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Ukraine war brings echoes of the 1970s global oil shock

The oil shock of the 1970s encouraged a renewed focus on energy efficiency. [File, Standard]

In 1973, the Israel-Arab war in the Middle East led to an oil embargo for the western countries, leading to a spike in oil prices and spiralling inflation.

The oil-producing bloc increased the oil price fourfold. The same happened in 1979 after a revolution in Iran. Today’s war in Ukraine has led to another oil crisis incorporating gas, which is piped to western Europe.

How shall we react? Rising prices - inflation - is political leaders’ worst nightmare. It negates the famous mantra that government has no business in business. It is no wonder the leading presidential contenders are talking about the rising cost of living.

What are the options to stop the rising prices?

The immediate reaction is to raise interest rates to reduce the amount of money in circulation.

We borrow less at higher interest. This reduces the demand for goods and services and brings down the prices. The US, UK, Australia, Kenya and several other countries have raised their interest rates.

Boda boda operators queuing for fuel at a filling station in Kakamega town. [Benjamin Sakwa, Standard]

Ironically, they had cut the rates to caution their economies against the ravages of Covid-19. No one thought we could raise the rates so soon.

Discovering the Covid-19 vaccine led to a quick economic rebound and inflation pressures, more so for the West which made credit easily available including sending free cheques to its citizens.

We missed that! The underside of a hike in rates is that it could precipitate a recession. With less borrowing and spending, the falling demand could lead to job losses and negative economic growth.

The monetary policy shift best espoused by the change in interest rate is not the only tool at the government’s disposal to fight inflation.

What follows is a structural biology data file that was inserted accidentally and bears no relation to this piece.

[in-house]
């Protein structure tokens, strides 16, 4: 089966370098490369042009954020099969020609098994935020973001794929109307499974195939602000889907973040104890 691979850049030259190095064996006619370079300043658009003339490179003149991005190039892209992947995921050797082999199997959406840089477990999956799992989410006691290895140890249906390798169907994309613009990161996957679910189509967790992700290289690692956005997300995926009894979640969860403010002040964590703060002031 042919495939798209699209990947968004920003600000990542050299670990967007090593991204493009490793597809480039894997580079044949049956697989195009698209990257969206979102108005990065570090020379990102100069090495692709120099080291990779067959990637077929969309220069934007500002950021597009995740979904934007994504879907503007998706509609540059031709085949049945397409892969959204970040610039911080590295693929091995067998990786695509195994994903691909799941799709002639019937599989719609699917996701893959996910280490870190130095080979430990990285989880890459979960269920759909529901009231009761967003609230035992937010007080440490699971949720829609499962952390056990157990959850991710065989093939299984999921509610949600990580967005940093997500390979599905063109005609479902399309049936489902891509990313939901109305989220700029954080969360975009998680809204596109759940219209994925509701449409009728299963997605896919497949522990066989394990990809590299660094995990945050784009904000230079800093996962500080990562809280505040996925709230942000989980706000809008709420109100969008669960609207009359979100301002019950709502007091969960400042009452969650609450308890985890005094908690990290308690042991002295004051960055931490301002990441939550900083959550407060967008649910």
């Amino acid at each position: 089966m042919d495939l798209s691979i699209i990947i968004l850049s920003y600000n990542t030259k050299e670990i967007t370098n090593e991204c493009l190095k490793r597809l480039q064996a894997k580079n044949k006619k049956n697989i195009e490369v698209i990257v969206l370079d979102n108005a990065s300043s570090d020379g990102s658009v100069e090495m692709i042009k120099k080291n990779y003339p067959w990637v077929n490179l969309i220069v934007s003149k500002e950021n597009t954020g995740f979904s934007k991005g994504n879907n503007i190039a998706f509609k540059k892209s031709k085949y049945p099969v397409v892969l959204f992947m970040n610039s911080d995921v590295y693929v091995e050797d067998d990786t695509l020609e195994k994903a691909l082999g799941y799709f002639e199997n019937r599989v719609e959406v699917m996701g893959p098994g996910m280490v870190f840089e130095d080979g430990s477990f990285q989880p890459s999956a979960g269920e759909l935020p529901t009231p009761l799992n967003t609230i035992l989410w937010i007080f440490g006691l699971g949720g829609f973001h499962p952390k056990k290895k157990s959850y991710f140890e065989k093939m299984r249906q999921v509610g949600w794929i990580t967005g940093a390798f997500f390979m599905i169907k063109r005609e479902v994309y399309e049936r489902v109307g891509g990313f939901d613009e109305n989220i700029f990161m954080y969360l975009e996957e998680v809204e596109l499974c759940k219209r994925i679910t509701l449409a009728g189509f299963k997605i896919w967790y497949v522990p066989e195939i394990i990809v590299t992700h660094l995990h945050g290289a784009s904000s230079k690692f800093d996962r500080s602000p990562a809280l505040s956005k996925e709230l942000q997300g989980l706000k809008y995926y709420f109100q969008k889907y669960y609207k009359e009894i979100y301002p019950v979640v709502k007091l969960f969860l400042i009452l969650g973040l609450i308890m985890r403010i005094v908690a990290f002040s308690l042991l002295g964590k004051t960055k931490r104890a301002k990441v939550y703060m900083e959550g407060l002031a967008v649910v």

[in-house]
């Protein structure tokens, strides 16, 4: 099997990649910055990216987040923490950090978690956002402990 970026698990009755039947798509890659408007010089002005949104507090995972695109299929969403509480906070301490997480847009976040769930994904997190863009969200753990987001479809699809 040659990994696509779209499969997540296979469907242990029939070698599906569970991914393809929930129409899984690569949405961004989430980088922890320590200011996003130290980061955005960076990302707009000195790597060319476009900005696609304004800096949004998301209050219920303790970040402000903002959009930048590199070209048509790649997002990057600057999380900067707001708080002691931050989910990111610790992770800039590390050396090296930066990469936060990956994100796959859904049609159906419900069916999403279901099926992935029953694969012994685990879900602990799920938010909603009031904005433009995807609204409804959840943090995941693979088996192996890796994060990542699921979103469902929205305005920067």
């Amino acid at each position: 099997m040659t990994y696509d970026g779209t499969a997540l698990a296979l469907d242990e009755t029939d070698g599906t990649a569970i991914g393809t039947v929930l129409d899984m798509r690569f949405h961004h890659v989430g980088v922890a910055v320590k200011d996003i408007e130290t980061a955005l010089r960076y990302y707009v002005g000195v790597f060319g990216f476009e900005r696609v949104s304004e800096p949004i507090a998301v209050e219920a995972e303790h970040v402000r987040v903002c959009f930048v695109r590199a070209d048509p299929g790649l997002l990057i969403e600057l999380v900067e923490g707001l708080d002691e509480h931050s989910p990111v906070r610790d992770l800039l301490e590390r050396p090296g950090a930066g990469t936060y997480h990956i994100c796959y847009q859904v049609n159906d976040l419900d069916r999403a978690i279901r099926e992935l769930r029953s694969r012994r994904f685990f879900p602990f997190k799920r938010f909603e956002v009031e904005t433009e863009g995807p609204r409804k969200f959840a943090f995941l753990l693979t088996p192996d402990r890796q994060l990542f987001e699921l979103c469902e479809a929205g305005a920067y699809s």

More on that later. A high-interest rate means the government itself borrows at higher rates, which could entice us to buy more government debt, a good investment for corporations and individuals.

Tried it? Government borrowing through Treasury bills and bonds takes money from the private sector, which is often more efficient. This crowding effect can be a further drag on the economy.

An attendant fuels a car at a filling station along Koinange Street in Nairobi. [Boniface Okendo, Standard]

In the globally interconnected economy, money can flow from one country to another seeking higher returns. We are already feeling the effect of that.

Higher interest rates in the US are attracting money, leading to a higher demand for dollars.

That leads to its appreciation. Now you know why our shilling is depreciating. The other policy approach is to reduce government spending, which creates further demand in the economy.

That, coupled with high-interest rates, could increase the chances of a recession and affect too many jobs. This perhaps explains why monetary policy is so popular. All is not lost, the State could give incentives to innovators to ride through the crisis.

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